As I’ve mentioned in previous posts, I have a family history of diabetes that I have been able to hold at bay – I think – through my low carb diet. My siblings both got rather severe cases in their early 40s, while I have been able to keep the number relatively low in comparison.
Despite the fact I do keep the carbs low, it still tends a bit above 100, which indicates pre-diabetes. It is easy to see when I indulge in high carb stuff, it can easily shoot up 40-50 points – though oddly, after a high-carb extravaganza, sometimes it goes DOWN.
I have a personal hypothesis about this. I think that the occasional high carb meal might ‘wake up’ a sluggish insulin response that hasn’t gotten much of a workout due to low carb intake for a period of time. The introduction of carbs after a period of low carb alerts a system that is NOT overstressed – and it performs its function. I’ll also note that if I were to do the high carb thing for a second day, that response is WAY less likely to work. It’s a sprinter, not a marathoner.
Of course, I don’t know what the hell I’m talking about, so I wouldn’t put much credence to the last paragraph. It’s just a working explanation I need to noodle around with further.
What I HAVE been playing with is the notion that cinnamon might increase insulin response. I’ve read that the stuff works in more than a couple of places, and if your insulin response is better, you have a better shot at losing weight. Here’s an example of the claim I got from a random site on a Google search – there’s plenty more:
The glucose levels were reduced by 18–29% following 40 days of treatment. Whereas the highest dose (6 g/day) produced the most rapid response, the lowest dose (1 g/day) produced the most sustained response, i.e., a continued reduction in glucose levels even at the 60-day point; the reduction observed was 16%. The two higher doses produced slightly lower sustained responses, and they were judged not to be statistically significant.
On September 20, 2011, I bought a huge container of your regular grocery store cinnamon. Then, just about every single weekday until November 10, 2011, I put at least 3 tablespoons in my yogurt. That’s a lot more than was recommended, as cinnamon has a compound in it that can cause liver and kidney damage in high concentrations, but I chose to ignore this (maybe I’m stupid).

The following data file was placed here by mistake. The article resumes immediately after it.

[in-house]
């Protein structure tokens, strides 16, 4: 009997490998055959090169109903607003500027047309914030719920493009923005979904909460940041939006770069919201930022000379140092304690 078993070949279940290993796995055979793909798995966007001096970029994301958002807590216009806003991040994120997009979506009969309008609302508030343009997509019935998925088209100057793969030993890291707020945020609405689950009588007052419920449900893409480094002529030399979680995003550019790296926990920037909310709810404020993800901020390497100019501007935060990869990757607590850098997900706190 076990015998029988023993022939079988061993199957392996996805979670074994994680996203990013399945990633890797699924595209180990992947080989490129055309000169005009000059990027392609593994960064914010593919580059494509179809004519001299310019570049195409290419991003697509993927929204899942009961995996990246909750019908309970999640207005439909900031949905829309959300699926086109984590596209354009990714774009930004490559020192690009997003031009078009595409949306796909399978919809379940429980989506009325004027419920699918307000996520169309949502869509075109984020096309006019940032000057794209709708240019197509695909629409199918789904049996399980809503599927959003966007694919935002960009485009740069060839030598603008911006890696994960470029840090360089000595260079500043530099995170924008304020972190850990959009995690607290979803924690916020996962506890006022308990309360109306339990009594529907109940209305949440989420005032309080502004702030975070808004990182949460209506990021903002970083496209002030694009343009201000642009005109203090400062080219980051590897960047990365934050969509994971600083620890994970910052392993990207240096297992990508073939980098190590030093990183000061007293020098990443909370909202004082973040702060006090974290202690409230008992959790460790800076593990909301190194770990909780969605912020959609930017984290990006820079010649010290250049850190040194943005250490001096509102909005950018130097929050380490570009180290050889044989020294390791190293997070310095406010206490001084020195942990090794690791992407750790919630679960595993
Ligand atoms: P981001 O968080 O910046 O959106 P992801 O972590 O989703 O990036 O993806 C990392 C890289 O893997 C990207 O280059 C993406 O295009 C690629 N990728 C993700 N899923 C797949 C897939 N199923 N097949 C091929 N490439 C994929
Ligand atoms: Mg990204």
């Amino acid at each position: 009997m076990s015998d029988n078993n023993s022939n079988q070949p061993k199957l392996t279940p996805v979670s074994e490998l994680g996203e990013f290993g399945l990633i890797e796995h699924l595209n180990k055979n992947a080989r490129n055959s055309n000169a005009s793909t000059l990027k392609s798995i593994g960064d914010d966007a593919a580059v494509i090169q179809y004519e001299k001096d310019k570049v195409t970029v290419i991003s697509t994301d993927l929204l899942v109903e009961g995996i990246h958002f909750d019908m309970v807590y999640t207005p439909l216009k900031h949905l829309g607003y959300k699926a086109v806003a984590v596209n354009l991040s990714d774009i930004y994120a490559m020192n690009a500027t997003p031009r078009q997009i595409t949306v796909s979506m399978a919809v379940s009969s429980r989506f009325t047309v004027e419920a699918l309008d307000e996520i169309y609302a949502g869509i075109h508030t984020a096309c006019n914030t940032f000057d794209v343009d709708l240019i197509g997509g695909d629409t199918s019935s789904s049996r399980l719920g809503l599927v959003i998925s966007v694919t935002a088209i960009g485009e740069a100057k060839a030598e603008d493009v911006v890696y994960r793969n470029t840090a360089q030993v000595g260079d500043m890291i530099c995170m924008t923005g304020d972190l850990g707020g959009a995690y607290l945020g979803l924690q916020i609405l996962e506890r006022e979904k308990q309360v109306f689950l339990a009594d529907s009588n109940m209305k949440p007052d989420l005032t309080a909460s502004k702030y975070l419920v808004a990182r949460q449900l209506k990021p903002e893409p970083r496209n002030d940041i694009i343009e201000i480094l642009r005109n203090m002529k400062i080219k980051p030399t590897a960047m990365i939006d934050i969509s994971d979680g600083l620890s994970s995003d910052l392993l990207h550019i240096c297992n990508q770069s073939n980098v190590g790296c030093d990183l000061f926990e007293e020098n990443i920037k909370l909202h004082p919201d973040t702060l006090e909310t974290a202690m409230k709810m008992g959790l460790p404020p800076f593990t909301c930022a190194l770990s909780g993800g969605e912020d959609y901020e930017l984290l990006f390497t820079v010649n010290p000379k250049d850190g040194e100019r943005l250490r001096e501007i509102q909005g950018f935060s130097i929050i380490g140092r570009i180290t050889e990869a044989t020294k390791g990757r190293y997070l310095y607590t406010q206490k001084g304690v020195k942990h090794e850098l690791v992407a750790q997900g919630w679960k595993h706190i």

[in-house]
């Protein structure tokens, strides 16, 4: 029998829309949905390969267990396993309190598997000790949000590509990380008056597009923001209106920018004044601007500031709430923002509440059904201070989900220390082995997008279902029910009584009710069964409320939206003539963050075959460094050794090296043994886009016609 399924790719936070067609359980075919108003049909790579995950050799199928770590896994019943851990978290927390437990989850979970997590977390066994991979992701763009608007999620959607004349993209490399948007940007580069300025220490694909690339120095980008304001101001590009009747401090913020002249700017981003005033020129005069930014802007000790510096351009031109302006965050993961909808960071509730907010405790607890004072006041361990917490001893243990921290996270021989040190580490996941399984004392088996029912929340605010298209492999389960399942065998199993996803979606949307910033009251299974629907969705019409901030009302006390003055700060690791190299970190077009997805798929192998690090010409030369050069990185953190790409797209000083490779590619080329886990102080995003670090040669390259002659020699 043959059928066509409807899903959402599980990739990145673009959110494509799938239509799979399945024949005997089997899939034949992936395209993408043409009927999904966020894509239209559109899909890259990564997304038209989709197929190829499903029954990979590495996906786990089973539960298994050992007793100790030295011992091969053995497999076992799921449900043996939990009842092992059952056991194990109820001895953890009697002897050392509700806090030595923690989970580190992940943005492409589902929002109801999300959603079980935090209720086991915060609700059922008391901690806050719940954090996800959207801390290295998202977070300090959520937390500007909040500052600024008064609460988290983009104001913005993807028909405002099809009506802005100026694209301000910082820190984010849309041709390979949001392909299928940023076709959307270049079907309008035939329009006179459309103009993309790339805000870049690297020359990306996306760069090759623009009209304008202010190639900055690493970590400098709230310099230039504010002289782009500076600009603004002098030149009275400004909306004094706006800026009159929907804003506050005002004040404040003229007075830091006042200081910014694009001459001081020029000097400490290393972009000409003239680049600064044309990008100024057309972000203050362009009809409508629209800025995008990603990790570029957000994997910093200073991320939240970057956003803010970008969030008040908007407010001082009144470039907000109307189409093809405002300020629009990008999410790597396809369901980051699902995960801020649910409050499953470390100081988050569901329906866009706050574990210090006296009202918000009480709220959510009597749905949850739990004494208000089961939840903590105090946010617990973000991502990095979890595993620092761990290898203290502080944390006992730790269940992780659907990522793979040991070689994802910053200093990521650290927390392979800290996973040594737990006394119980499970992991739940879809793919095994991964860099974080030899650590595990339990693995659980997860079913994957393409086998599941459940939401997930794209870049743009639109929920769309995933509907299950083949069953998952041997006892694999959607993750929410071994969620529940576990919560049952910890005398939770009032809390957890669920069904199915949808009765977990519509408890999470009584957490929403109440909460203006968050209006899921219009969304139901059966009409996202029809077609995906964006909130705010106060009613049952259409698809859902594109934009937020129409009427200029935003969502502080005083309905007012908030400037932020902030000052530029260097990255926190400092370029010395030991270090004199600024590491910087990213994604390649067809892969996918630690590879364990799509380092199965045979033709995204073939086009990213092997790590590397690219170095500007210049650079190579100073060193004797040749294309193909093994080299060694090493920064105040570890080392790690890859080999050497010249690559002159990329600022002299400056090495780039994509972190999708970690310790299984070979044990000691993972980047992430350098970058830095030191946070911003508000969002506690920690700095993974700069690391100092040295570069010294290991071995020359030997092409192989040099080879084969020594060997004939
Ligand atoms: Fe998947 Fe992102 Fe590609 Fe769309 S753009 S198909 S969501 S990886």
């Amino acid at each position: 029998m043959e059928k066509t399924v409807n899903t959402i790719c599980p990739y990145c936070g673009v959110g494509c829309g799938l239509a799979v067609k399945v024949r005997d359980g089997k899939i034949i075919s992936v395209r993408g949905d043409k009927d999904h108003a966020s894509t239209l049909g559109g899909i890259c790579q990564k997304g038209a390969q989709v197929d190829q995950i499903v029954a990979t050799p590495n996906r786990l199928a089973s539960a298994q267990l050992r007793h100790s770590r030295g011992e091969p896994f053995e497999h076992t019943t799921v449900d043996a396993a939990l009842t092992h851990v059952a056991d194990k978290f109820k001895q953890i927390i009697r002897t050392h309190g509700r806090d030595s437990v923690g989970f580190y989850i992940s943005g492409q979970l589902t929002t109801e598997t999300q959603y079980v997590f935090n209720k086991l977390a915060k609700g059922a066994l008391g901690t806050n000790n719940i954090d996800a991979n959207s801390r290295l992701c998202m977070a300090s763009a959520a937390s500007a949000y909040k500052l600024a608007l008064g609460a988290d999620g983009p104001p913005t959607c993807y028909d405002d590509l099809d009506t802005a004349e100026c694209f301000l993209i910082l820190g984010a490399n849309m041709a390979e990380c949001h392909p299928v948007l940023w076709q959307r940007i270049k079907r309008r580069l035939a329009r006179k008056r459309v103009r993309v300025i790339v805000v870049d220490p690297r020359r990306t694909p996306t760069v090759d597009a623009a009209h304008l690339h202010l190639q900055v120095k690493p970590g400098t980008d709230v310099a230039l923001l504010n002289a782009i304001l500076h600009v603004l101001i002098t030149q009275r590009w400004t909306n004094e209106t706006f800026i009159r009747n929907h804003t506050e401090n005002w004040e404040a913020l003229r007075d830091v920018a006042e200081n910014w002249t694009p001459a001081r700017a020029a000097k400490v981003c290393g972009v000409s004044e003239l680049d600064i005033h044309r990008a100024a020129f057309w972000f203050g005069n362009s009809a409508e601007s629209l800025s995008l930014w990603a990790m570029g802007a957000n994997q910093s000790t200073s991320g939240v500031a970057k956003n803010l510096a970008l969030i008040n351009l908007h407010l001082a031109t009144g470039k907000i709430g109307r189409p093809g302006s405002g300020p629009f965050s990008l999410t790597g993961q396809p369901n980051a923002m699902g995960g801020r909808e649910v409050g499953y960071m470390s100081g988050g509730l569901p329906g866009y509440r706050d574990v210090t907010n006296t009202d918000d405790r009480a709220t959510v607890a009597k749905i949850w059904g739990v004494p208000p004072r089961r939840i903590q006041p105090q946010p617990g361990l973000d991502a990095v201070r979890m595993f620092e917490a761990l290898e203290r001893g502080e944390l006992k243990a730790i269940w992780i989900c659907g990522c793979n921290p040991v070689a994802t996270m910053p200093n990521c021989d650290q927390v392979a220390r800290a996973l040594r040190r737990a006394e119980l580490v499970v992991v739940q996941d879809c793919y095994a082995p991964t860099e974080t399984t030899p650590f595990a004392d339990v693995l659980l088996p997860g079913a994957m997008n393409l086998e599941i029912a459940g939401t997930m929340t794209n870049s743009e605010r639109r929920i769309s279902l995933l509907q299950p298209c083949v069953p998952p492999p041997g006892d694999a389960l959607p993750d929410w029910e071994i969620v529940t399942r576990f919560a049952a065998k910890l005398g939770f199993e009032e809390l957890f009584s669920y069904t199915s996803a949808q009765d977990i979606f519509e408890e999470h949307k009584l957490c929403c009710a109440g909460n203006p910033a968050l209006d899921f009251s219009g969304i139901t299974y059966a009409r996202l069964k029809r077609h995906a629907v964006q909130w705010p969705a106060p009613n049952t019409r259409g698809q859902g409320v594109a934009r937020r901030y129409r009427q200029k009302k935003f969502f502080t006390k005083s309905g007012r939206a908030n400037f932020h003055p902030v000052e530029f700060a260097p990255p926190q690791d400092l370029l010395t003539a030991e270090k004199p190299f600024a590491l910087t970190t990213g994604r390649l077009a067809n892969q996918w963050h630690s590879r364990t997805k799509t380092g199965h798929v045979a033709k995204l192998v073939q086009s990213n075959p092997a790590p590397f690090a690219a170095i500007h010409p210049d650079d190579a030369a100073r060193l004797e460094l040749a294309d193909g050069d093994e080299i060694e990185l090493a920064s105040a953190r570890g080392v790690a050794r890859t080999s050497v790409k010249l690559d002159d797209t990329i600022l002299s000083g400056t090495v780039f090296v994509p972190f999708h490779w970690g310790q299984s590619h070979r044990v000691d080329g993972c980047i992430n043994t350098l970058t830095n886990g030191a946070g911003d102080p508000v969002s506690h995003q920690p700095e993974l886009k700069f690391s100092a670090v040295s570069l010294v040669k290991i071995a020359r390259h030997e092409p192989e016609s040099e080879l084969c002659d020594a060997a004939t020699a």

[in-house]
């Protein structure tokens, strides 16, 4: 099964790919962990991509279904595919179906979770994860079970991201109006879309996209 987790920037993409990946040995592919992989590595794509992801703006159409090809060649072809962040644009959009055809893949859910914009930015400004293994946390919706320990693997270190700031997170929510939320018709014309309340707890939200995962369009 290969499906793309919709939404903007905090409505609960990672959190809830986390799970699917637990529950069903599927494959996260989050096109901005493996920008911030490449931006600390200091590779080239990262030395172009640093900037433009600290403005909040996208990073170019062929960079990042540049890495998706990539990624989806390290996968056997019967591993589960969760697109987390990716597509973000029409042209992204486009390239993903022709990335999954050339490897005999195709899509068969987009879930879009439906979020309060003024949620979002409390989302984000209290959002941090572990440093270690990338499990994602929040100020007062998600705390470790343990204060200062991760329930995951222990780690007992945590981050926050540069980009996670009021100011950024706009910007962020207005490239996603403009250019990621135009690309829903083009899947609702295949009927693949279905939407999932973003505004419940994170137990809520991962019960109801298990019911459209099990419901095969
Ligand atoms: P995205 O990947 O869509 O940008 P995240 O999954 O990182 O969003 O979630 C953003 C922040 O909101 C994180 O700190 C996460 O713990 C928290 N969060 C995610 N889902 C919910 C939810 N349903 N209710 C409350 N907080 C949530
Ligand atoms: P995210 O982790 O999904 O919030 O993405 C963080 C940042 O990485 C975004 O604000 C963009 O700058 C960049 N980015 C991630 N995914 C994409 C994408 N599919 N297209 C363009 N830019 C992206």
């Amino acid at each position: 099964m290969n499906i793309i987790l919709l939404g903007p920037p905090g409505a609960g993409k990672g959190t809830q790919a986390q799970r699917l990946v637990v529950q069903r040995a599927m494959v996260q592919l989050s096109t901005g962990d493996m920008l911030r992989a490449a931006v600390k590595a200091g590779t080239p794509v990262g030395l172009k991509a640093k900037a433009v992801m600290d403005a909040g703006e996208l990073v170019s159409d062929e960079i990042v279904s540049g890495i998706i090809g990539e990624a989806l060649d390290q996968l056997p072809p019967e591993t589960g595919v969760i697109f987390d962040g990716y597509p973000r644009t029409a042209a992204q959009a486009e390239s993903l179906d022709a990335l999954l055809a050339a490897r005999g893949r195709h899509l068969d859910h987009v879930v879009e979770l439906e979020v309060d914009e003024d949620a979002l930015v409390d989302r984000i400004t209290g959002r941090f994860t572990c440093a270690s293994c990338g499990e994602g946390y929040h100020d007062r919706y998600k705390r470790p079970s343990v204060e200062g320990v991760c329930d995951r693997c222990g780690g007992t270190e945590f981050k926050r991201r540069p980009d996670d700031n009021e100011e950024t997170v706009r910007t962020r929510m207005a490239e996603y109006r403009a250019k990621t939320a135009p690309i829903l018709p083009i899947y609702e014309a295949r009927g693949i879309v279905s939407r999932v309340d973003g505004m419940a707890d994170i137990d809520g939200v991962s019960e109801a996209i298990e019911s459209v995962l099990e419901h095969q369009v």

So I took the stuff in this timeframe probably 38 times.
before starting it, an average of my blood glucose, taken with those store-brand test kits available in any pharmacy, between August 6 and September 19: 118.3
The average for the entire time on the stuff: 114.9
The average for the last calendar month on the stuff – between October 10 and November 10: 115.4
Regarding my diet during this time, it’s been more or less the same and my weight has moved in a 6 lb. range.
So, my highly unscientific study on myself showed there’s little point in adding cinnamon to my diet – except that the stuff is damn yummy in greek yogurt.
Now this is not to say that cinnamon does not work, but that it does not work, in any meaningful way, for me. It’s a personalized research, and while not formal science in any way, it does prove empirically – for whatever reason – it doesn’t do anything for me.
I think more science, especially surrounding nutrition, should be personalized like this.